The God of Indeterminacy
Sandra McPherson’s tenth book, THE GOD OF INDETERMINACY, is no disappointing rerun, but a new departure. This collection of poems once more pits McPherson’s dexterous imagination against the daily and repetitive, but its unusual focus makes of it a clear incisive statement rather than a collection of observations. More hopeful than much of McPherson’s work, this collection invites us to envision a new metaphysics.
McPherson’s special skill has always been the blending of two actions into one so that each becomes a comment on the other, and so that the surface of the poem crackles with the unexpected intersections between the two. Here the main presence in the book is a series of quilts, but individual poems meld the quilting activity with blues singing, gardening, and other elements of daily living. Quilting in these poems becomes a kind of redemptive transformation that records and interprets history. The quilts are fascinating in themselves; McPherson became curator of a quilt show to further her research for these poems. Such quilts as the actual suit-and-tie quilts referred to in “Suit and Tie” may make the reader want to look into the subject. The quilts and the blues singers that animate these poems provide an exciting texture.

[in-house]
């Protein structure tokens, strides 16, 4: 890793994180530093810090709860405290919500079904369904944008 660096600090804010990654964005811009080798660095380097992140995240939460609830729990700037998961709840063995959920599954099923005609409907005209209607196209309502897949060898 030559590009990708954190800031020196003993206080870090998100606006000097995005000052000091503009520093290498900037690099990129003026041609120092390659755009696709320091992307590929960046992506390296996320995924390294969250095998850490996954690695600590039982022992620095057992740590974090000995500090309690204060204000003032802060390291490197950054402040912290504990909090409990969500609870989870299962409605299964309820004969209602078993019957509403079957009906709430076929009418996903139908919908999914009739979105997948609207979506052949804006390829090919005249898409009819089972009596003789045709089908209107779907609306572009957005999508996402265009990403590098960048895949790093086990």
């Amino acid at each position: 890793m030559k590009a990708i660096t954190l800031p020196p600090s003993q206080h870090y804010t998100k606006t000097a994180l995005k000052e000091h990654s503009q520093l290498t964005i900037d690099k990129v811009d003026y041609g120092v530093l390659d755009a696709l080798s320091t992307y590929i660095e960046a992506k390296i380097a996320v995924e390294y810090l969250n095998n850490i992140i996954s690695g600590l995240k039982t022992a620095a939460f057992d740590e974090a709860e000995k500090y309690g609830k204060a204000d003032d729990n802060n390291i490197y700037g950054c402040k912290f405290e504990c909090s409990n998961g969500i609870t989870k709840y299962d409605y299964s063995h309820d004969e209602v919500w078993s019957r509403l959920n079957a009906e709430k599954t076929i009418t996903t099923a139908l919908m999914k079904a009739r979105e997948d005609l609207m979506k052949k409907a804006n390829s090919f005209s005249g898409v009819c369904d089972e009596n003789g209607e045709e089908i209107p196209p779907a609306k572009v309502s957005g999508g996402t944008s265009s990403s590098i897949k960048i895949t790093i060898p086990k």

But the real appeal of these poems is the attempt to define a feminine—not so much a feminist—metaphysic, through detailed analysis of how and why the quilts have so much to say about history. It is not their symmetries that interest the poet so much as their quirks, their deviances. It is in these that she is looking to define her metaphysics, not as a Plantagenet eternal order, but as evidences of a kind of power in change or a changing presence. As she says in “Ode for the God of Indeterminacy,”“O godas migratory as a swan or a goose,/ be mine.”
Sources for Further Study
Booklist. LXXXIX, April 1, 1993, p.1403.
Publishers Weekly. CCXL, March 22, 1993, p.75.
The Yale Review. LXXXI, October, 1993, p.138.